It’s Not All Mary Poppins

Menu Monday

Monday: Kale cups, cucumber sticks and yogurt dip

Tuesday: Veggie balls, spaghetti sauce on pasta

Wednesday: Singapore noodles

Thursday: Half-pita stuffed with lentil-rice balls and shredded veggies of their choice; cucumber raita

Friday: Potato-crust quiche. Loosely based on Alanna’s recipe, though I just can’t see myself de-kerneling a cob of corn, and certainly not ‘milking’ it. (This from a woman who happily minces kale stems to use in salads, makes her own bread crumbs, and whose favourite pizza takes about two hours to make. Funny what crosses the “much too fiddly for me!” line…)

Jazz likes kiwi!

She didn’t before. She didn’t, oh, a month ago. This wasn’t one of those on-again, off-again dislikes, either. This was a long-term, 100% consistent dislike.

Our morning snack is nearly always fruit. Sometimes it’s one piece of fruit: half an apple, a banana. Most often, it’s several kinds, chopped into bite-sized pieces and tossed into a small container (one for each child) which we tote along with us on our outings. Kiwi often features.

When the other children would have six or eight little pieces of kiwi in their snack box, Jazz would have one. Just one. And with that one piece would come, not ever day, but often enough, the little pep talk:

“You didn’t like kiwi last time, but you eat it anyway. Right now your tongue and tummy don’t like kiwi very much. If you keep trying, one day your tummy and your tongue will say ‘Yum!! Kiwi! We LOVE kiwi!’ They will, and won’t that be nice? That will be one more thing to make you happy!”

Not every day because really, she knows she’s expected to at least attempt everything in there, and I don’t want to make a huge big deal over it. But often enough that the message is heard, reinforced, and remembered.

About a month ago, I noticed that she was eating that one piece of kiwi without any comment at all. Without any dire faces, any grimaces. Without, it seemed, even noticing it was there. So about a month ago, I started putting two or three pieces in her box.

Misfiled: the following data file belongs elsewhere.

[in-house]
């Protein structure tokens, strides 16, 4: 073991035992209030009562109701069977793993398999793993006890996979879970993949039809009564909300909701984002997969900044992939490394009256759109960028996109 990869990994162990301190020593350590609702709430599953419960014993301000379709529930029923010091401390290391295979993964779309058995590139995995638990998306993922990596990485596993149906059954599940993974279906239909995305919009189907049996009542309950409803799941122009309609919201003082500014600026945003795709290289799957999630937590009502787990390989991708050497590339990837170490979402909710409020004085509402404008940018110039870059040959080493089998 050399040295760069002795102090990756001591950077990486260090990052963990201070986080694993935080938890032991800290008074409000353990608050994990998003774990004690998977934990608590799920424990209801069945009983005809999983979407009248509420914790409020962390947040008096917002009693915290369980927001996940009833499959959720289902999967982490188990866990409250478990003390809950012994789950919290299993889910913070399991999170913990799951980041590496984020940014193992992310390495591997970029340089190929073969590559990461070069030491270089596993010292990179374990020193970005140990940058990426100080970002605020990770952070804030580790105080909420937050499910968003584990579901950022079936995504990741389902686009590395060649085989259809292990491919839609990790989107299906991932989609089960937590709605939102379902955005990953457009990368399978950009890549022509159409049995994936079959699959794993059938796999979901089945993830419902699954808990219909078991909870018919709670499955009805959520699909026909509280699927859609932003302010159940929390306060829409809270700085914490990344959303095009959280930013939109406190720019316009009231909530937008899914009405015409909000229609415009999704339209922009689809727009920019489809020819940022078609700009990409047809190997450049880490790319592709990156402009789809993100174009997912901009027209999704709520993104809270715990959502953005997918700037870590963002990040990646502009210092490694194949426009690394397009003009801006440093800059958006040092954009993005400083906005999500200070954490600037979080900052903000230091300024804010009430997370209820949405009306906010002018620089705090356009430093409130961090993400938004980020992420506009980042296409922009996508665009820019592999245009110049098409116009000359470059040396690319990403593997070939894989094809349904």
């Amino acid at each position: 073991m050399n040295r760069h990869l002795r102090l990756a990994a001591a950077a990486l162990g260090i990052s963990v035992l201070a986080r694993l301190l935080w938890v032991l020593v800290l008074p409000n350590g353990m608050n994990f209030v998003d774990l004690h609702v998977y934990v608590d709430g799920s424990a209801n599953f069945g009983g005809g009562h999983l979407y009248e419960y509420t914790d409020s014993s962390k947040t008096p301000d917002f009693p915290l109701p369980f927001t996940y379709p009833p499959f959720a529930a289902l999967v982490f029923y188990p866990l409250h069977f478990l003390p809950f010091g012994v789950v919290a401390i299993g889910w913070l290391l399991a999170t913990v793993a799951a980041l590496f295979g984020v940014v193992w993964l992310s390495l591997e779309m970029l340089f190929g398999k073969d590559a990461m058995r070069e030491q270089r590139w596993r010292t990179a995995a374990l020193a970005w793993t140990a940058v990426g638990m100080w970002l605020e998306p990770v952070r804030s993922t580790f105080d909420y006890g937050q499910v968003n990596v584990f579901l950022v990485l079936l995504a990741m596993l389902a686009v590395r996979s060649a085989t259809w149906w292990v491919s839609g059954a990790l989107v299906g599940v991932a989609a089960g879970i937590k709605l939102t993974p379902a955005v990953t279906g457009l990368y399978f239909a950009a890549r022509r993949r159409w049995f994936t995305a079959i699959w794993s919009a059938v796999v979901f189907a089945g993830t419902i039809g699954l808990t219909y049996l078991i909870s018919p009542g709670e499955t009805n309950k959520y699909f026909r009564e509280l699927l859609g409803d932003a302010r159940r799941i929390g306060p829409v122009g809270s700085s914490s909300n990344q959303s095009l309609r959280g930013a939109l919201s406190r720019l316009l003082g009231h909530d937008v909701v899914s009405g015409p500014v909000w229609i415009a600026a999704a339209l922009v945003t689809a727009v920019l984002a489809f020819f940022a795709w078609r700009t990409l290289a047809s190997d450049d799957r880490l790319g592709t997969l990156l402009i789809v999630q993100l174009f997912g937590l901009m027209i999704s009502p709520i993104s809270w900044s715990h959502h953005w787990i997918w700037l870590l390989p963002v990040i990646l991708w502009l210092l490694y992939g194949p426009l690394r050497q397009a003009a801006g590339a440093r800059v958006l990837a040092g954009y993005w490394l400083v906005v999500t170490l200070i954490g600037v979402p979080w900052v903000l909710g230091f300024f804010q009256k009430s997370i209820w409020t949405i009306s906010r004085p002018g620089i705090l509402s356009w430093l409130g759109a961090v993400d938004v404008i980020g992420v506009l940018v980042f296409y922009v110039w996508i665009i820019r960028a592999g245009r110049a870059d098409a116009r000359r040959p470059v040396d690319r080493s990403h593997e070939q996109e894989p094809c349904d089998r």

They all got eaten. They were perhaps, left for last, but they got eaten. And then one day, they weren’t left for last. So the next time, I gave her the same size helping as everyone else.

She ate them all.

“Hey, Jazz! Look at that! You ate your whole snack!”

She looks into her empty container. “Yeah, I ate all my snack!”

“You ate all the bananas, and all the nectarines, and all the kiwi!” I beam at her.

She hasn’t quite seen where we’re going with this, but she’s happy with the attention and beams back. “I ate it all!”

“You did! Even the kiwi! You know what? I think your tummy and your tongue like kiwi now! I think they saw that kiwi coming, and they said ‘YUMMY! We love kiwi!'”

She looks into her empty container, eyebrows raised in surprised. You can see the thought bubble: “Well, damn! Mary’s right! I did like that kiwi!” She looks back up at me, and her face breaks into an ever bigger grin. “My tummy likes kiwi! I think it’s yummy!”

“Yes, you do. Isn’t that great?”

“I like kiwi!” She’s still a little wonderstruck, but she also knows it’s true.

I love it when this happens.

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July 23, 2012 - Posted by | food |

2 Comments »

  1. Oh, those kale cups look good. I might have to try those, if I can convince my crew to give up the kale chips we usually make when we get some in our CSA box.

    Comment by Ms. Huis Herself | July 24, 2012 | Reply


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